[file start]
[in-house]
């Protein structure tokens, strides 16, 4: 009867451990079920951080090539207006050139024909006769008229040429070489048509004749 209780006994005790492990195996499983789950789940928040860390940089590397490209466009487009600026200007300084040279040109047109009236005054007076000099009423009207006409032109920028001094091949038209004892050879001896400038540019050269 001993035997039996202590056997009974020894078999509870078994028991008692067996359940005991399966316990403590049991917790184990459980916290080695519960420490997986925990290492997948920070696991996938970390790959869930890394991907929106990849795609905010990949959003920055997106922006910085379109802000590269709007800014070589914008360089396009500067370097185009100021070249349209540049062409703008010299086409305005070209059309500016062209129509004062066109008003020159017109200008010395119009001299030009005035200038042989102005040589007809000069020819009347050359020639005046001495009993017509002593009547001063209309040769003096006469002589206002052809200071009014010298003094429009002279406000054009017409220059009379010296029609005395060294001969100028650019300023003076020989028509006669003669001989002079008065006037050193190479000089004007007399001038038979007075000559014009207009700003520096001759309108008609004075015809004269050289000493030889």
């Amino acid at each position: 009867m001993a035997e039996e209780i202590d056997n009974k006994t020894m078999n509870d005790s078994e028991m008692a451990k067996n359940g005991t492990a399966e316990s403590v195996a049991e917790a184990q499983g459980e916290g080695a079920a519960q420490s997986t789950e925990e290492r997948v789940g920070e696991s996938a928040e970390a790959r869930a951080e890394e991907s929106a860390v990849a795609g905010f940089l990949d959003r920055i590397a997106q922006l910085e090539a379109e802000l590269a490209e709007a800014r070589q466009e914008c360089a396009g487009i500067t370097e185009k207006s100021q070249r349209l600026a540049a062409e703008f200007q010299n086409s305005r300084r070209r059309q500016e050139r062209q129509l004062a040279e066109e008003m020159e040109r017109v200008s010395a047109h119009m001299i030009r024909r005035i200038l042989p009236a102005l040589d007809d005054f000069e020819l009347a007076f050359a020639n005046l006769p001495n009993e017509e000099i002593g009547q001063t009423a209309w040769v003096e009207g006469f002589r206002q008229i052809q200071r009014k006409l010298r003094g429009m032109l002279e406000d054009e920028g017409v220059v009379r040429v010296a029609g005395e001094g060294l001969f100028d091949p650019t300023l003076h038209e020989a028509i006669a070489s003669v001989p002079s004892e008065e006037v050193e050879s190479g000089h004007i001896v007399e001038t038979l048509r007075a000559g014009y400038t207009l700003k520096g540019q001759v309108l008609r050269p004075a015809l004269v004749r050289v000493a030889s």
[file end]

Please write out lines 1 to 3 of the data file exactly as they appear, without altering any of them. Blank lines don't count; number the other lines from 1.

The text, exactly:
[in-house]
């Protein structure tokens, strides 16, 4: 009867451990079920951080090539207006050139024909006769008229040429070489048509004749 209780006994005790492990195996499983789950789940928040860390940089590397490209466009487009600026200007300084040279040109047109009236005054007076000099009423009207006409032109920028001094091949038209004892050879001896400038540019050269 001993035997039996202590056997009974020894078999509870078994028991008692067996359940005991399966316990403590049991917790184990459980916290080695519960420490997986925990290492997948920070696991996938970390790959869930890394991907929106990849795609905010990949959003920055997106922006910085379109802000590269709007800014070589914008360089396009500067370097185009100021070249349209540049062409703008010299086409305005070209059309500016062209129509004062066109008003020159017109200008010395119009001299030009005035200038042989102005040589007809000069020819009347050359020639005046001495009993017509002593009547001063209309040769003096006469002589206002052809200071009014010298003094429009002279406000054009017409220059009379010296029609005395060294001969100028650019300023003076020989028509006669003669001989002079008065006037050193190479000089004007007399001038038979007075000559014009207009700003520096001759309108008609004075015809004269050289000493030889």
């Amino acid at each position: 009867m001993a035997e039996e209780i202590d056997n009974k006994t020894m078999n509870d005790s078994e028991m008692a451990k067996n359940g005991t492990a399966e316990s403590v195996a049991e917790a184990q499983g459980e916290g080695a079920a519960q420490s997986t789950e925990e290492r997948v789940g920070e696991s996938a928040e970390a790959r869930a951080e890394e991907s929106a860390v990849a795609g905010f940089l990949d959003r920055i590397a997106q922006l910085e090539a379109e802000l590269a490209e709007a800014r070589q466009e914008c360089a396009g487009i500067t370097e185009k207006s100021q070249r349209l600026a540049a062409e703008f200007q010299n086409s305005r300084r070209r059309q500016e050139r062209q129509l004062a040279e066109e008003m020159e040109r017109v200008s010395a047109h119009m001299i030009r024909r005035i200038l042989p009236a102005l040589d007809d005054f000069e020819l009347a007076f050359a020639n005046l006769p001495n009993e017509e000099i002593g009547q001063t009423a209309w040769v003096e009207g006469f002589r206002q008229i052809q200071r009014k006409l010298r003094g429009m032109l002279e406000d054009e920028g017409v220059v009379r040429v010296a029609g005395e001094g060294l001969f100028d091949p650019t300023l003076h038209e020989a028509i006669a070489s003669v001989p002079s004892e008065e006037v050193e050879s190479g000089h004007i001896v007399e001038t038979l048509r007075a000559g014009y400038t207009l700003k520096g540019q001759v309108l008609r050269p004075a015809l004269v004749r050289v000493a030889s």